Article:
7 steps to compensation programme design – the basics

7 steps to compensation programme design – the basics

I am often asked how to go about a new plan design, or a total revamp of an existing one. How should one approach it ? Is there a methodology ?

In my mind there are 7 basic steps to take in order to design a good plan in Compensation & Benefits. They apply whether you are designing a retention scheme, reviewing a sales incentive plan, or are planning a new pension offering.

1 – Understand the background

You have to sit not only with the party requesting the new plan from you, but with all stakeholders. What is working currently ? What are their favorite parts of the existing plan ? What do they want to achieve ? What would they like to change or improve, add or remove ?

For example in the case of a sales incentive , maybe top management has asked you to review the current scheme to make sure your company is not over-spending. So the aim of management is clear : ensure good return on the cost of the programme. But the sales population will have its own view on what’s working or not. Marketing may want to take this opportunity to expand the focus on a specific product line. Finance may want to ensure that the sales population remains engaged until the customer has paid because there are some chronic customer late payments.

So make sure to understand the interests and concerns of all stakeholders.

2 – Don’t work in silo

It is not enough to ask other stakeholders for a “state of the situation” before you launch your project. You need to work with them all throughout the whole project. Establish a working committee led by you, and comprising of Finance, IT, representatives of management and maybe even representatives of employees. This is a minimum, more people may get involved depending on your company size, complexity and culture, as well as the nature of the project. So for example, for a Sales Incentive you should have Sales and Marketing represented as functions.

Having such a working committee has multiple advantages, the two most important one being that your design will eventually reflect, at least, a consensus on the interests and needs of all parties even if they may be conflicting at times. This kind of approach also facilitates buy-in from the organisation when the time comes to deploy and implement.

3 – The simpler, the better

Try to keep your design as simple as possible. You must always design with the intention that an 8 year-old should be able to understand and explain the scheme. The more rules, caveats, and exceptions you include, the more complex it becomes.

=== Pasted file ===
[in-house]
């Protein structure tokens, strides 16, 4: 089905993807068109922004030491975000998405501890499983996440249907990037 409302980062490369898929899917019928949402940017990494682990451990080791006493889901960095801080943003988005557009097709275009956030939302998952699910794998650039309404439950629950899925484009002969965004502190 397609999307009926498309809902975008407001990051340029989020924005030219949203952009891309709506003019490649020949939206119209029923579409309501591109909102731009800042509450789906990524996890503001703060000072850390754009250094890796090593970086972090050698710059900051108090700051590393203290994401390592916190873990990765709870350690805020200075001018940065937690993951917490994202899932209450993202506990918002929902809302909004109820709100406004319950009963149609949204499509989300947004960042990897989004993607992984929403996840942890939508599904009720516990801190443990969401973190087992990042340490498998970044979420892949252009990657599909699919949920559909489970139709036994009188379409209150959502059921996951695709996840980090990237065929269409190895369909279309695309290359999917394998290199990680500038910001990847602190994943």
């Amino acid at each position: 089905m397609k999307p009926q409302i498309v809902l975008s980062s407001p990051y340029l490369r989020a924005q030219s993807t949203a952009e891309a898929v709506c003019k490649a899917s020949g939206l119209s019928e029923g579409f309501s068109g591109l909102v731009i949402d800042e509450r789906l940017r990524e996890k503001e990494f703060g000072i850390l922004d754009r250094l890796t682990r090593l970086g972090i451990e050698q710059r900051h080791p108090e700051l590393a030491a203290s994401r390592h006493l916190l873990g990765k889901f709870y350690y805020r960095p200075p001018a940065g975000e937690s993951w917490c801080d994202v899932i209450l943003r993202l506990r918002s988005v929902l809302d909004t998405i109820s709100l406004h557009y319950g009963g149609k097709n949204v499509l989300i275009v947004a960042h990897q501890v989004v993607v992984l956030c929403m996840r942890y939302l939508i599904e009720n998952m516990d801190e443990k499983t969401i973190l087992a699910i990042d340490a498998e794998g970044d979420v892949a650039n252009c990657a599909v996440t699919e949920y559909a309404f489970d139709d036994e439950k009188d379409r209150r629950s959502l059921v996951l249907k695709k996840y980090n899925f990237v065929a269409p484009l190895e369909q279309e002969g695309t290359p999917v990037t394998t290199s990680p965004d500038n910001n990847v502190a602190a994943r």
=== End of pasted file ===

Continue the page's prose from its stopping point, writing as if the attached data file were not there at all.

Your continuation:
For every new rule you add, you lose 50% of the interest and comprehension of the audience. Remember that your plan should focus on the most important objectives and cannot cover every single situation or desire from all the stakeholders. So be strong and resist the urge to add multiple sub-categories, conditions, accelerators, special payments, hurdles….

4 – Keep room for the unexpected

In complement to the previous rule, you have to give yourself some flexibility and be prepared for the situations and exceptions that you may have to face. You can’t anticipate everything ! So make sure that you have included a way to manage exceptions.

This does not mean making your plan discretionary (ie results are decided purely by management without any rules or provisions for calculations). This takes away all the motivational impact intended by the plan. But you should have a provision for cases of conflicts of interpretation, and unexpected situations.

Try to keep it simple as well, and request as a first step that the manager and employee should try to find a solution and inform or involve you/HR. But sometimes that doesn’t work, or a situation has not been planned. For example, a new product is launched in the middle of the year and this was not anticipated in your sales incentive.

In that case, have a committee either make a decision as an exception, or amend the rules if necessary. Save time and effort and make the committee the same as the one that participated to the design of the scheme. This way you won’t have to bring members up-to-speed on the intention and previous decisions regarding the plan features.

5 – Think beyond plan design

Don’t forget to include operational aspects if your programme. Don’t just design the incentive, make sure you put in place the processes and policies, as well as the tools, required for a successful plan implementation. Establish who is responsible for what (manager, employee, finance, HR, any other function). Produce the forms needed, organise the workflow, prepare the templates, think about the Delegation of Authority…

Imagine if you design a brand new employee referral scheme. But you don’t prepare the form for employees to submit resumes, have not thought who will track who submitted who and when, which candidate has been effectively recruited, who informs payroll for the implementation…. Then your shiny new program will either fail, or send you in a flurry of rushed activity once the first candidate is submitted by one of your employees. Too much last minute stress for anyone !